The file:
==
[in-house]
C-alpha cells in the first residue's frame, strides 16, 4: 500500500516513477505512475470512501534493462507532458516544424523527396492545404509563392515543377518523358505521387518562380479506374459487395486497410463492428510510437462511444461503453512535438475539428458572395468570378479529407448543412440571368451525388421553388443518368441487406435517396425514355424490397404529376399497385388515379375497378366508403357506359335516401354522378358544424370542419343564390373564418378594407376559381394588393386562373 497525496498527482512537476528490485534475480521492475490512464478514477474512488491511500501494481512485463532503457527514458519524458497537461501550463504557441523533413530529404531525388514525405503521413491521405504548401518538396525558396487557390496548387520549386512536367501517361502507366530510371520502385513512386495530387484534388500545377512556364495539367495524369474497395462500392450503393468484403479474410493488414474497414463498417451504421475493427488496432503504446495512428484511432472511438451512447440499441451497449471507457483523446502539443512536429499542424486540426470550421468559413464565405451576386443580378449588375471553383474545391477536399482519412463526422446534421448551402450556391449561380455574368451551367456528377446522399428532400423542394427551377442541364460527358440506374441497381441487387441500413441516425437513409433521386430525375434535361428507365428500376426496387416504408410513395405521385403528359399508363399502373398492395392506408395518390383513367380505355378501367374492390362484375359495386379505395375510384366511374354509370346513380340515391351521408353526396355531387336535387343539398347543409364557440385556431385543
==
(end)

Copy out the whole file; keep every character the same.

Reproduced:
[in-house]
C-alpha cells in the first residue's frame, strides 16, 4: 500500500516513477505512475470512501534493462507532458516544424523527396492545404509563392515543377518523358505521387518562380479506374459487395486497410463492428510510437462511444461503453512535438475539428458572395468570378479529407448543412440571368451525388421553388443518368441487406435517396425514355424490397404529376399497385388515379375497378366508403357506359335516401354522378358544424370542419343564390373564418378594407376559381394588393386562373 497525496498527482512537476528490485534475480521492475490512464478514477474512488491511500501494481512485463532503457527514458519524458497537461501550463504557441523533413530529404531525388514525405503521413491521405504548401518538396525558396487557390496548387520549386512536367501517361502507366530510371520502385513512386495530387484534388500545377512556364495539367495524369474497395462500392450503393468484403479474410493488414474497414463498417451504421475493427488496432503504446495512428484511432472511438451512447440499441451497449471507457483523446502539443512536429499542424486540426470550421468559413464565405451576386443580378449588375471553383474545391477536399482519412463526422446534421448551402450556391449561380455574368451551367456528377446522399428532400423542394427551377442541364460527358440506374441497381441487387441500413441516425437513409433521386430525375434535361428507365428500376426496387416504408410513395405521385403528359399508363399502373398492395392506408395518390383513367380505355378501367374492390362484375359495386379505395375510384366511374354509370346513380340515391351521408353526396355531387336535387343539398347543409364557440385556431385543